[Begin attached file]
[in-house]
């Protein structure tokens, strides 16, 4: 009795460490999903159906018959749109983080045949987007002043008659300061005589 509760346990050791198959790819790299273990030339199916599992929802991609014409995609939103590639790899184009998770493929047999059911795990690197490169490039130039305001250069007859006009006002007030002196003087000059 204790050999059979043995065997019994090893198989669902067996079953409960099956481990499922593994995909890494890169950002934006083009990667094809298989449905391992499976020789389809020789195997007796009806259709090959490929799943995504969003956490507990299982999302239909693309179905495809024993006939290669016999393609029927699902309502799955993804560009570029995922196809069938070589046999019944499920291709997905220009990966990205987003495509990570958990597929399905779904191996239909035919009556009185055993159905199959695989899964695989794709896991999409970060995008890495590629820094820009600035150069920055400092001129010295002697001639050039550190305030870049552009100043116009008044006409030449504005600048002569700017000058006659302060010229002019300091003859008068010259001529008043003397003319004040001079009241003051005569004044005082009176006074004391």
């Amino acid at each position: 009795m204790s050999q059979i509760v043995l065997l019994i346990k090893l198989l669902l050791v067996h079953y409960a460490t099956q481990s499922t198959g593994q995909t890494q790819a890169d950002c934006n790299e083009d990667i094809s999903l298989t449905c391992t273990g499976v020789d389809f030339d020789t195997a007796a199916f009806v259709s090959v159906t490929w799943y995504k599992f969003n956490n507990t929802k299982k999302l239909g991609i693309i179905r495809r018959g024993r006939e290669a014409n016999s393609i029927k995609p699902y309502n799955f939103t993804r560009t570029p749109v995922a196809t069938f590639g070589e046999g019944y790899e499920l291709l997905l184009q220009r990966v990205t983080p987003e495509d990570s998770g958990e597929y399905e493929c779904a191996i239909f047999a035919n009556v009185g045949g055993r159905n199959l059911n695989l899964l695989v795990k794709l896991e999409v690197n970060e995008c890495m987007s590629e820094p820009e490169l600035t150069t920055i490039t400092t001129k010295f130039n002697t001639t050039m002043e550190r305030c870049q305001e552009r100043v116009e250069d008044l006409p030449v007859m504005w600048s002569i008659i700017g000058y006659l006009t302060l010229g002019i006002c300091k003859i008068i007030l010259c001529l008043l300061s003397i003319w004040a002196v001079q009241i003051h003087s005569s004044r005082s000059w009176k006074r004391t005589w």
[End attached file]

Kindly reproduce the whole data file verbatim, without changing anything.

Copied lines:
[in-house]
């Protein structure tokens, strides 16, 4: 009795460490999903159906018959749109983080045949987007002043008659300061005589 509760346990050791198959790819790299273990030339199916599992929802991609014409995609939103590639790899184009998770493929047999059911795990690197490169490039130039305001250069007859006009006002007030002196003087000059 204790050999059979043995065997019994090893198989669902067996079953409960099956481990499922593994995909890494890169950002934006083009990667094809298989449905391992499976020789389809020789195997007796009806259709090959490929799943995504969003956490507990299982999302239909693309179905495809024993006939290669016999393609029927699902309502799955993804560009570029995922196809069938070589046999019944499920291709997905220009990966990205987003495509990570958990597929399905779904191996239909035919009556009185055993159905199959695989899964695989794709896991999409970060995008890495590629820094820009600035150069920055400092001129010295002697001639050039550190305030870049552009100043116009008044006409030449504005600048002569700017000058006659302060010229002019300091003859008068010259001529008043003397003319004040001079009241003051005569004044005082009176006074004391």
């Amino acid at each position: 009795m204790s050999q059979i509760v043995l065997l019994i346990k090893l198989l669902l050791v067996h079953y409960a460490t099956q481990s499922t198959g593994q995909t890494q790819a890169d950002c934006n790299e083009d990667i094809s999903l298989t449905c391992t273990g499976v020789d389809f030339d020789t195997a007796a199916f009806v259709s090959v159906t490929w799943y995504k599992f969003n956490n507990t929802k299982k999302l239909g991609i693309i179905r495809r018959g024993r006939e290669a014409n016999s393609i029927k995609p699902y309502n799955f939103t993804r560009t570029p749109v995922a196809t069938f590639g070589e046999g019944y790899e499920l291709l997905l184009q220009r990966v990205t983080p987003e495509d990570s998770g958990e597929y399905e493929c779904a191996i239909f047999a035919n009556v009185g045949g055993r159905n199959l059911n695989l899964l695989v795990k794709l896991e999409v690197n970060e995008c890495m987007s590629e820094p820009e490169l600035t150069t920055i490039t400092t001129k010295f130039n002697t001639t050039m002043e550190r305030c870049q305001e552009r100043v116009e250069d008044l006409p030449v007859m504005w600048s002569i008659i700017g000058y006659l006009t302060l010229g002019i006002c300091k003859i008068i007030l010259c001529l008043l300061s003397i003319w004040a002196v001079q009241i003051h003087s005569s004044r005082s000059w009176k006074r004391t005589w």